Mike Plesha
Department of Engineering Physics , Engineering Mechanics Program, Geological Engineering Program,
University of Wisconsin, Madison
147 Engineering Research Building (ERB), 1500 Engineering Drive, Madison, WI 53706-1687
Office - 525 ERB, Phone (608) 262-5741, Fax (608) 263-7451, e-mail: plesha@engr.wisc.edu.

University of Illinois - Chicago, B.S., 1979, Structural Engineering and Materials.
Northwestern University, M.S., 1980, Ph.D., 1983, Structural Engineering and Mechanics.
Research Areas

Discrete Element Methods (DEM)
DEM is a computer technique in which materials are modeled in a particle-by-particle manner. The technique is especially effective for applications to particulate materials, like soil, and powder, but is also applicable to modeling solids and the degradation of solids into particulates . At the University of Wisconsin, we are involved with developing new enhancements to DEM, such as clustering to model particles of arbitrary rough shape, megaclustering to model solids and damage of solids, and development of new time integration methods to allow for more rapid computing. Demonstrations of results of DEM analyses.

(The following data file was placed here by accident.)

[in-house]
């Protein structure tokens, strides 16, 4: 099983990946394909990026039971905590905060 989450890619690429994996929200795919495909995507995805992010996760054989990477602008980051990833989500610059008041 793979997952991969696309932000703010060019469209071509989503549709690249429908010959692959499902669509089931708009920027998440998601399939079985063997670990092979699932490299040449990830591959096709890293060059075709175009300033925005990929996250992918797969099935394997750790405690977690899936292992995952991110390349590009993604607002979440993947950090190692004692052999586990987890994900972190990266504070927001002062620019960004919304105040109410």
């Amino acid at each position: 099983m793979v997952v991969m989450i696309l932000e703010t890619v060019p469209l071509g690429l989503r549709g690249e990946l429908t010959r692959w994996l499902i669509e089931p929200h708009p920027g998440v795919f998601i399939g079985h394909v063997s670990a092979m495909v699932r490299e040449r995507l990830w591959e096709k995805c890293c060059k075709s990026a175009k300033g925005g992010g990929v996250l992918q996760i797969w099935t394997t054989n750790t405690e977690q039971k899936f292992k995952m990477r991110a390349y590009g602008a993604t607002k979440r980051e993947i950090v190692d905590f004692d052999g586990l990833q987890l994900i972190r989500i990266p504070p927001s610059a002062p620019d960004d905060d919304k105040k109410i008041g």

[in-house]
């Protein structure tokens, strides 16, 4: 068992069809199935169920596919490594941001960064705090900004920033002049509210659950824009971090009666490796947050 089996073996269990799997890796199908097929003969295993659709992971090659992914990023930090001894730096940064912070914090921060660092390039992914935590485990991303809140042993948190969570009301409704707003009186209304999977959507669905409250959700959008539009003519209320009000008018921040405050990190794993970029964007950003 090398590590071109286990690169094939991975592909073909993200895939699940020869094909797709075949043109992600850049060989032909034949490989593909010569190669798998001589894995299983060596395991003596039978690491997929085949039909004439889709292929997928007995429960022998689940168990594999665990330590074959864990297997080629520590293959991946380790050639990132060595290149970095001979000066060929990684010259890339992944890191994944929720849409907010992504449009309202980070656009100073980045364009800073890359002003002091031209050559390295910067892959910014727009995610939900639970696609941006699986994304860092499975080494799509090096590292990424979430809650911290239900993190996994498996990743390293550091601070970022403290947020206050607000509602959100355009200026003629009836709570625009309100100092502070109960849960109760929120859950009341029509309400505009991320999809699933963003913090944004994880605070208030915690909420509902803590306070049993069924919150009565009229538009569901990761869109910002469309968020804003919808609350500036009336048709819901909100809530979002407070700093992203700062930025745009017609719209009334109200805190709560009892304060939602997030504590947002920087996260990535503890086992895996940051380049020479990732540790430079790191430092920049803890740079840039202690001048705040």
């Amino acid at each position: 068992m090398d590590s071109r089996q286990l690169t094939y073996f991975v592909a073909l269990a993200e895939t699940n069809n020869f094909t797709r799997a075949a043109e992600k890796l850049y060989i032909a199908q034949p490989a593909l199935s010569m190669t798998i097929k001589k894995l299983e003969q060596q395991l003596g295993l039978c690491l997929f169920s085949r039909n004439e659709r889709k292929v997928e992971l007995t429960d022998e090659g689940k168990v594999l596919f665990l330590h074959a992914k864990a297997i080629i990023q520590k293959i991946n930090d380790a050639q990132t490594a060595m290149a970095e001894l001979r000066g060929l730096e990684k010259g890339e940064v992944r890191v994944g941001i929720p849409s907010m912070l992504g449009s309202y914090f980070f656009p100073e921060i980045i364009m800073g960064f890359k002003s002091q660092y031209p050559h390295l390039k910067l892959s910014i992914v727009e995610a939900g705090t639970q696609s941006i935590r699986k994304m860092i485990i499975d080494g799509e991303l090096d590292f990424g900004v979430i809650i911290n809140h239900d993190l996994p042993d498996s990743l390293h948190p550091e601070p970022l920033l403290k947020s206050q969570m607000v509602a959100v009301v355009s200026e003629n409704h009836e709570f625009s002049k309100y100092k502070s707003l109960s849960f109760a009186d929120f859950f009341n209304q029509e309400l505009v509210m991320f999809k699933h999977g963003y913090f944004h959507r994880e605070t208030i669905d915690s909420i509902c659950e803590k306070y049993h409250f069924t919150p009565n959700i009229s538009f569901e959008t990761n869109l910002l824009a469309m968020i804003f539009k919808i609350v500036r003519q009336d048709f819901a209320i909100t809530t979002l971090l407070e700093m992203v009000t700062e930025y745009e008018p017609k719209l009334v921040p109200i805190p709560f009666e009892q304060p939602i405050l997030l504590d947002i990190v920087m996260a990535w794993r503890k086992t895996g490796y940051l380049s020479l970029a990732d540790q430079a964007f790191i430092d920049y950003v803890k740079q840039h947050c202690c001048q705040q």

Numerical Methods for Solution of Reynolds Equation
We are involved with developing new finite element methods that allow rapid accurate solutions of Reynolds equation using coarse meshes. Applications include air bearing sliders in electronic data recording devices.

Models for Contact Using Fractal Geometry
We are employing surface idealizations that have fractal shape to analytically study how contact and friction behavior change with size scale. Applications include geological discontinuities such as joints in rock, and nanotribology.

Finite Element Methods for Impact and Failure Analysis of Composite Materials and Structures.
We are developing new finite element techniques for modeling crack growth and progressive damage of plate and shell structures made of composite materials. Applications include development of new energy-absorbing guard rails for highway applications. Demonstrations of results of FEM analyses.

Selected publications.
Michael E. Plesha
* EMA 605 Finite Elements
* EMA 201 Statics
* EMA 545 Mechanical Vibrations
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